Erik Estrada: Former “CHiPs” star is now busy making Divine Renovations (“1on1 with Jon Evans” podcast)

Erik Estrada: Former “CHiPs” star is now busy making Divine Renovations (“1on1 with Jon Evans” podcast)
Updated: May. 26, 2023 at 5:45 AM EDT
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Erik Estrada, the former star of NBC's hit show "CHiPs", joins the "1on1 with Jon Evans" podcast, talking about his new project that shot in Wilmington.

WILMINGTON, N.C. (WECT) - Erik Estrada became a television star in the late 70′s, rocketing to fame on board a Kawasaki KZ1000s motorcycle as Officer Frank Poncherello on the NBC series CHiPs. Now, 45 years after that series debut, Estrada’s new project, Divine Renovation, is about to hit the airwaves on channels and streaming sites across the country.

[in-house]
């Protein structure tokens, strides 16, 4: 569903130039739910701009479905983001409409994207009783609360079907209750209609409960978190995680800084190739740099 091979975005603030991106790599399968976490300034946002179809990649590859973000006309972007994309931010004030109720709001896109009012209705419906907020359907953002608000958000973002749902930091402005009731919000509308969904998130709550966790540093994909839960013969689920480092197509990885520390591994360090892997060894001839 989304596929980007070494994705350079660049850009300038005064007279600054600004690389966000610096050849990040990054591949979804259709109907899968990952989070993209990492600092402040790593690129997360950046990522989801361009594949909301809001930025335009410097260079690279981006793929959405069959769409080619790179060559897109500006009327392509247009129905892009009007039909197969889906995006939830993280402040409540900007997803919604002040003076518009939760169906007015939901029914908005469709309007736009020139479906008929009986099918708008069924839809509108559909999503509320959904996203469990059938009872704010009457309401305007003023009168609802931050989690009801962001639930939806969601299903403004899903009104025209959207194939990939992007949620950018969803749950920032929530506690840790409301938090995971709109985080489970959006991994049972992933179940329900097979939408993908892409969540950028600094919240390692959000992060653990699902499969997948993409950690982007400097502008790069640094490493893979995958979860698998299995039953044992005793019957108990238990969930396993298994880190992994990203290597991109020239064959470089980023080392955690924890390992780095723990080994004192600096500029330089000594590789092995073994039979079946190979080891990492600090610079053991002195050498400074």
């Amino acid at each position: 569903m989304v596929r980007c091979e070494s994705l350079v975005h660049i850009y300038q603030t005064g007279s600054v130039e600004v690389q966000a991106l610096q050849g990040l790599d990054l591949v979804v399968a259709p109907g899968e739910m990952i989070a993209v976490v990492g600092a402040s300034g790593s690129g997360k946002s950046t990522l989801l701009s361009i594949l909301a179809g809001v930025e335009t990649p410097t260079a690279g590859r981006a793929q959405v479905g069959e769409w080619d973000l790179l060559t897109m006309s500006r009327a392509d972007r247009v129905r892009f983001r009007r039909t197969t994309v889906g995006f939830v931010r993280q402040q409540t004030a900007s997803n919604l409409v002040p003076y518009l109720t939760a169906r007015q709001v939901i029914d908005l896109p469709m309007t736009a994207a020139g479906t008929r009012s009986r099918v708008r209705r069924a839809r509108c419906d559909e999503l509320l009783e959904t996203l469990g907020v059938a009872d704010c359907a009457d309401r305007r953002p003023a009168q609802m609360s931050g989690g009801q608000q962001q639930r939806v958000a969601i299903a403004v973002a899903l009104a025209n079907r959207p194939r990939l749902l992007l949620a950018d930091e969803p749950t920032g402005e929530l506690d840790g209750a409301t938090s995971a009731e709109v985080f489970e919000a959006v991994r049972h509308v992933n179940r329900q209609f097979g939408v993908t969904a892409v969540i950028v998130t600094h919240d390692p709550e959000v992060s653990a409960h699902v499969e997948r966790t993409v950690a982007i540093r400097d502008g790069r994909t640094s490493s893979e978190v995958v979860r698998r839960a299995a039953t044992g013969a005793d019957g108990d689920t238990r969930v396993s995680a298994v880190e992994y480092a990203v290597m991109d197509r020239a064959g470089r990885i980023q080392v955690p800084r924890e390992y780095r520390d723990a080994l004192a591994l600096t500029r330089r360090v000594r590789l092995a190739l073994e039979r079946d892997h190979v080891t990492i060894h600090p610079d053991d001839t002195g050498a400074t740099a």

Divine Renovation is described as a home improvement show with a faith-based twist. Season one brought Estrada to Wilmington in late 2022, with the team working with local groups like Wilmington Area Rebuilding Ministry, Welcome Home Angel, Coastal B.U.D.S and Catholic Charities of Raleigh on several projects to improve the lives of area families in need.

“I’m very, very pleased by it,” Estrada said about the first season. “This has got a real nice spiritual aura about it, because it’s about human kindness. It’s about compassion. And it’s about helping your fellow man. We’re paying it forward. Because some of us were lucky to have a good career and be able to accomplish things that we wanted to do.”